WASHINGTON – The Biden administration will significantly weaken federal guidelines for wearing a mask to protect against COVID-19 transmission on Friday, according to two people familiar with the issue, which means most Americans will no longer be advised to wear masks in public.
The Centers for Disease Control and Prevention on Friday will announce a change in the indicators they use to determine whether to recommend facials, moving from considering the number of COVID-19 cases to a more holistic view of coronavirus risk to society. According to current guidelines, masks are recommended for people living in high- or high-transmission areas – in about 95% of U.S. counties, according to the latest figures.
The new figures will continue to take into account the number of cases, but also take into account hospitalizations and capacity of local hospitals, which have been markedly improved during the advent of the omicron option. This strain is highly transmitted, but suggests that it is less severe than previous strains, especially for people who have been fully vaccinated and bushed. Under the new guidelines, the vast majority of Americans will no longer live in areas where camouflage in public places is recommended, based on current data.
The new policy is when the Biden administration moves on to prevent serious illness and death from COVID-19, rather than all cases of infection, as part of adjusting the strategy for a new “phase” of response as the virus spreads. endemic.
Two people familiar with the changes spoke on condition of anonymity to review the CDC’s actions before the announcement.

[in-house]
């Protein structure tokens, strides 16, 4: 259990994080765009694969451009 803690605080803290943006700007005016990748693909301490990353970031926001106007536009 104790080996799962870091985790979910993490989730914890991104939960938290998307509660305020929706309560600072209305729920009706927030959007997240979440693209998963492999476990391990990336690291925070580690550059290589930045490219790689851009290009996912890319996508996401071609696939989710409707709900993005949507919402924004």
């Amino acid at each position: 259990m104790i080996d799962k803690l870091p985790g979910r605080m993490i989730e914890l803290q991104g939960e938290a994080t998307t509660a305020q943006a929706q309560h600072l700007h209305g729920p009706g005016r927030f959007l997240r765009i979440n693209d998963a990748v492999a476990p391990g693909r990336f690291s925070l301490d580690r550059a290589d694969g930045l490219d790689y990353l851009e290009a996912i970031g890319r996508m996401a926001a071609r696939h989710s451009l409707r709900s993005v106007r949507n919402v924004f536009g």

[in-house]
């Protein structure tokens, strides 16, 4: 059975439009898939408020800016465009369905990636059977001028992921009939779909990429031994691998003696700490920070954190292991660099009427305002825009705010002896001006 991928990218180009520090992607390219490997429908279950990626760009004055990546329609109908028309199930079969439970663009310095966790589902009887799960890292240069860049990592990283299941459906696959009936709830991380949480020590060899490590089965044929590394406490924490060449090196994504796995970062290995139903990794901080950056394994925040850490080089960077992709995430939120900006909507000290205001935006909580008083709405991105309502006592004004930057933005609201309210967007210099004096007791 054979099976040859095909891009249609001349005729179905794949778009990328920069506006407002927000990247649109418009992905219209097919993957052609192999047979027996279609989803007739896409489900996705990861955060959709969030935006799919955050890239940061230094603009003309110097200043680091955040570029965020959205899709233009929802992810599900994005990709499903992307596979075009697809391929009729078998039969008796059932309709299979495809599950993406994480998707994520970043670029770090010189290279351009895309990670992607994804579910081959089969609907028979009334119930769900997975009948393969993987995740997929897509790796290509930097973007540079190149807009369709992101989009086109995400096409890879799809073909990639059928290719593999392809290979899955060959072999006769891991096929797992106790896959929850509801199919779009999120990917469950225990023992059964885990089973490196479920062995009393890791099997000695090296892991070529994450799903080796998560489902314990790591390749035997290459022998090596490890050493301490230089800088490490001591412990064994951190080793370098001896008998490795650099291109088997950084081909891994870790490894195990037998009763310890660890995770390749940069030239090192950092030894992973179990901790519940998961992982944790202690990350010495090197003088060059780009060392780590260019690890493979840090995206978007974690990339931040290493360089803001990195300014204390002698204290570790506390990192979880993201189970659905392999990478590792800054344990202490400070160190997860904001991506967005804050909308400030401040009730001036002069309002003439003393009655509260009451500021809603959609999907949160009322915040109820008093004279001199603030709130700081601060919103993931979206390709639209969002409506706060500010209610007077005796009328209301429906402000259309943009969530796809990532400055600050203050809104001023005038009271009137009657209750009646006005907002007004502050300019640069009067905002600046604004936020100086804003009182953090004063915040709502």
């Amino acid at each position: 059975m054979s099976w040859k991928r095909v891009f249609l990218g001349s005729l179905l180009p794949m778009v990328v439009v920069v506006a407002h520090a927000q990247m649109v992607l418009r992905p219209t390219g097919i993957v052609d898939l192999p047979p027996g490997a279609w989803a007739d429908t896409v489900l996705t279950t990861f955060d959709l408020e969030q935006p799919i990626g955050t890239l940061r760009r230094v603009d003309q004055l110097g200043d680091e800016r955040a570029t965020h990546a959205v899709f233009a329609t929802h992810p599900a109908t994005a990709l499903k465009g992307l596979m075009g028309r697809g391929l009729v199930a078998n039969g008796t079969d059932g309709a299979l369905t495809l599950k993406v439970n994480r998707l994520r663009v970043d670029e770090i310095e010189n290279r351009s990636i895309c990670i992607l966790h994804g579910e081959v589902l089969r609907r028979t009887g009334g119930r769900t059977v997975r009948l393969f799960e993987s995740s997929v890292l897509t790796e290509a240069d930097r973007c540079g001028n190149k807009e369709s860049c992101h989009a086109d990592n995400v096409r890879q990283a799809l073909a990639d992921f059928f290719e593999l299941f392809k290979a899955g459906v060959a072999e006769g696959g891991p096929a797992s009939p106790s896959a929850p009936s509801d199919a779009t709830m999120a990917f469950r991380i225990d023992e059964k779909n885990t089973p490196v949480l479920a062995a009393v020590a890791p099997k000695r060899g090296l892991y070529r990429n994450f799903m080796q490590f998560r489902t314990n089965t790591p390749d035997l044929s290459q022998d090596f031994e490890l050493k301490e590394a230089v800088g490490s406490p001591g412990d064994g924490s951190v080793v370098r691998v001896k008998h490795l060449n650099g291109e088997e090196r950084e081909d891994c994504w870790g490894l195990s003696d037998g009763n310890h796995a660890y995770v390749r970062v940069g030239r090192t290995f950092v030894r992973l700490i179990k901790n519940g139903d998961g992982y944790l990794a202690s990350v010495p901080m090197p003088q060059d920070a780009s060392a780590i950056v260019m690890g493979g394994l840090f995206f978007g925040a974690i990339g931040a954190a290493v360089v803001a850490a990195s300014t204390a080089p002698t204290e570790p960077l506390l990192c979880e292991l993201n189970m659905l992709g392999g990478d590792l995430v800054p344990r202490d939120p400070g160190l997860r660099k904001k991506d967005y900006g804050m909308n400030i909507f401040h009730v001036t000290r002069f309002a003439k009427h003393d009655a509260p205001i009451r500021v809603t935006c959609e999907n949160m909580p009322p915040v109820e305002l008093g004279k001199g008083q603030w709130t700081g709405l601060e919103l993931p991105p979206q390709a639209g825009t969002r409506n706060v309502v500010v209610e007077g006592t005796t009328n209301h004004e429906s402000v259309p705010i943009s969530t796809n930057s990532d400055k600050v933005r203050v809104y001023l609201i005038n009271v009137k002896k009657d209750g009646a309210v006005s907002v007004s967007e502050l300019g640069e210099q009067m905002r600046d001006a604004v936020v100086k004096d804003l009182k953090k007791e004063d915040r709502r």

The change was because almost all U.S. states that have introduced mandates to wear masks indoors for the winter micron burst are releasing them as cases have dropped dramatically across the country. Some have completely abolished mandates, while others have retained mask requirements for schools and medical facilities.
It was not immediately clear how the new CDC recommendations would affect U.S. federal mandates requiring face masks on public transportation.
CDC Director Dr. Rachel Valensky said changes are being made.
“We need to consider hospital capacity as an additional important barometer. Our hospitals should be able to help people with heart attacks and strokes. Our emergency departments cannot be so overcrowded that patients with emergencies have to stand in line, ”she said at a briefing at the White House last week.
However, she declined to name a specific day when the CDC will announce the change. CDC officials on Thursday declined to confirm a release date.
“At @CDCgov, we analyzed our # COVID19 data and shifted our focus to preventing the most severe outcomes and minimizing the burden on health care,” Valensky tweeted Thursday night, without giving details of Friday’s announcement.
AP writer Mike Stobb contributed.
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